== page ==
UPDATED Microsoft and Yahoo announced on Wednesday a blockbuster interoperability deal that will reshape the landscape of the fragmented instant messaging market. The companies will connect their IM networks so users on each can communicate with one another using text and voice chat free of charge.
Starting in the second quarter of 2006, customers of both services will be able to see their friends’ online presence, share emoticons, and add new contacts from either Yahoo! Messenger or MSN Messenger to their buddy list.
The agreement marks the first time major players in the highly-competitive IM industry have officially partnered up to enable cross-network communication. Interoperability has always been a hot topic among instant messaging providers, but had never yielded a compromise.
In 1999, Microsoft connected its MSN Messenger client to AOL’s AIM network - without authorization. The move let to a cat-and-mouse game of AOL cutting off its new competitor and MSN re-establishing communication with each update. Microsoft eventually gave up and focused on improving its client.
Such disparate messaging networks led to the creation of third party clients with the ability to connect to each simultaneously. AOL and others were initially critical of applications like Trillian, but eventually backed down and ceased efforts to block the newcomers.
“IM interoperability is the right thing for our customers, our businesses and the industry as a whole, and Microsoft is delighted to help lead these efforts with Yahoo,” said Microsoft CEO Steve Ballmer in a statement.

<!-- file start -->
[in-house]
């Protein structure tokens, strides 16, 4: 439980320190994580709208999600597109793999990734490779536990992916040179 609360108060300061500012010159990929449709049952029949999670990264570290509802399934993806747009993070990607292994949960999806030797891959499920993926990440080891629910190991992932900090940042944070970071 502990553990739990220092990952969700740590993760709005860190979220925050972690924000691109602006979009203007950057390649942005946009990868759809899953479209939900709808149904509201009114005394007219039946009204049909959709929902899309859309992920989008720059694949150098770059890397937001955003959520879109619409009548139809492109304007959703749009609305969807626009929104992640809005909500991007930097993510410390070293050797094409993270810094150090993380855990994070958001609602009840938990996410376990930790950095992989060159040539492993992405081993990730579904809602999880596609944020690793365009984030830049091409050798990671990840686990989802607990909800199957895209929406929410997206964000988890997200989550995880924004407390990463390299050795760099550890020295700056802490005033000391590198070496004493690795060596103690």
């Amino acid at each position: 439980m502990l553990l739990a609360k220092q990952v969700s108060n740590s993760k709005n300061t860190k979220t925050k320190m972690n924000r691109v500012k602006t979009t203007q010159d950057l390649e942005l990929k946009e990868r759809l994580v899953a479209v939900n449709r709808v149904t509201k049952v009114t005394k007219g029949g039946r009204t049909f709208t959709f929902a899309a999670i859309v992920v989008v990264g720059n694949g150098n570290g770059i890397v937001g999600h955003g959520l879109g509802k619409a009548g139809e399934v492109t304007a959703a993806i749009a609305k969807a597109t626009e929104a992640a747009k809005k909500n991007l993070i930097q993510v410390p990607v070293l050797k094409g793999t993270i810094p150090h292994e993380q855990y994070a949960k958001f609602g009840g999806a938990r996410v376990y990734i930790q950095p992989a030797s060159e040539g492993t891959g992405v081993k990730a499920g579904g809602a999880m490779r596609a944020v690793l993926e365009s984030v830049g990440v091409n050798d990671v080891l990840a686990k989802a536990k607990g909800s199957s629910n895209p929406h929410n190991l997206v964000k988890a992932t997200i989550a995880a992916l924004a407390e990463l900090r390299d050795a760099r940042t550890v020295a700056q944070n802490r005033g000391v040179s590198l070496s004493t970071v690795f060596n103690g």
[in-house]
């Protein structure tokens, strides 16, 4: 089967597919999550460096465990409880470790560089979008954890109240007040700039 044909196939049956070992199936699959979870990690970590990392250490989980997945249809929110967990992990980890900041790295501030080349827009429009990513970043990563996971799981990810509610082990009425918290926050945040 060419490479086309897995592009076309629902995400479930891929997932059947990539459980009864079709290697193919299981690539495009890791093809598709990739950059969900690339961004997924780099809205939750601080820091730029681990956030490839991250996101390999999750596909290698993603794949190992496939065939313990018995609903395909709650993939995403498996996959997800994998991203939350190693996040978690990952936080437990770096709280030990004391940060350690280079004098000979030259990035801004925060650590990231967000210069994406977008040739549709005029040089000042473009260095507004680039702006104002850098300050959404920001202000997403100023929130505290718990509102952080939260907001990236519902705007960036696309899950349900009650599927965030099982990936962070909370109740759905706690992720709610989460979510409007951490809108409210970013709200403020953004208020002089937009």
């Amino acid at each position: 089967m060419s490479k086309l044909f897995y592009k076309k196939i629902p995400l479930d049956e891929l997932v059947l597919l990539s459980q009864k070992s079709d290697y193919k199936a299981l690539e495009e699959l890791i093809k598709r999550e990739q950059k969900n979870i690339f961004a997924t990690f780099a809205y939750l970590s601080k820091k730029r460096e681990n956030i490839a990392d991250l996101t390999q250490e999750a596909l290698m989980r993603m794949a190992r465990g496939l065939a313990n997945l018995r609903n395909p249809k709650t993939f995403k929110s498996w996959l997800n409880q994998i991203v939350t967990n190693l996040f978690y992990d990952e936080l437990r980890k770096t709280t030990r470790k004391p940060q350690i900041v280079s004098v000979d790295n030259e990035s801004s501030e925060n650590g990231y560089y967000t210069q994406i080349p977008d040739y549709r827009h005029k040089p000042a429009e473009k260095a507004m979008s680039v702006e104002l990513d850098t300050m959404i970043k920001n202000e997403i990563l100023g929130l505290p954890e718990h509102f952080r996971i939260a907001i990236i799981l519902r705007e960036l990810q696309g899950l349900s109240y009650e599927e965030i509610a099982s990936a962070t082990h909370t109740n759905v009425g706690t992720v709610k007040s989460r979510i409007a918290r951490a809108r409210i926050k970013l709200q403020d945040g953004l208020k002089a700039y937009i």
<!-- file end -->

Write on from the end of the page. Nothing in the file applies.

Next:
“This is truly a turning point for the IM industry,” added Yahoo CEO Terry Semel, “and we believe our agreement with Microsoft will help usher in a new era of IP communications.”
Yahoo and Microsoft will now command upwards of 44 percent of the market, according to research firm Radicati Group, putting new pressure on market leader AOL, which holds around 56 percent market share with AIM and ICQ. And according to recent comScore Media Metrix numbers, MSN Messenger and Yahoo! Messenger together reach 33.5 million unique users each month, more than the 23 million running AIM.
But competing with AOL is likely not the primary reason Microsoft and Yahoo have linked up. The new threat to the IM heavyweights comes from voice chat and upstarts such as Skype that have taken the communications industry by storm. Google, meanwhile, recently launched a communications client called Google Talk that focuses on simple PC-to-PC calling.
Still, a source at Yahoo expressed concern about the new partnership to BetaNews, hypothesizing that interoperability will only serve to strengthen Microsoft’s position in the market.
Recently, IM software clients have evolved to link consumers to other services beyond just chat - from blogs to search. And if users are able to message contacts on Yahoo through the MSN client bundled with Windows, it could hamper Yahoo’s efforts to reach more eyeballs.
Microsoft is also reported to be in talks with Time Warner, and a deal to open the door between MSN Messenger and AIM has been rumored. However, nothing concrete has come from the discussions thus far.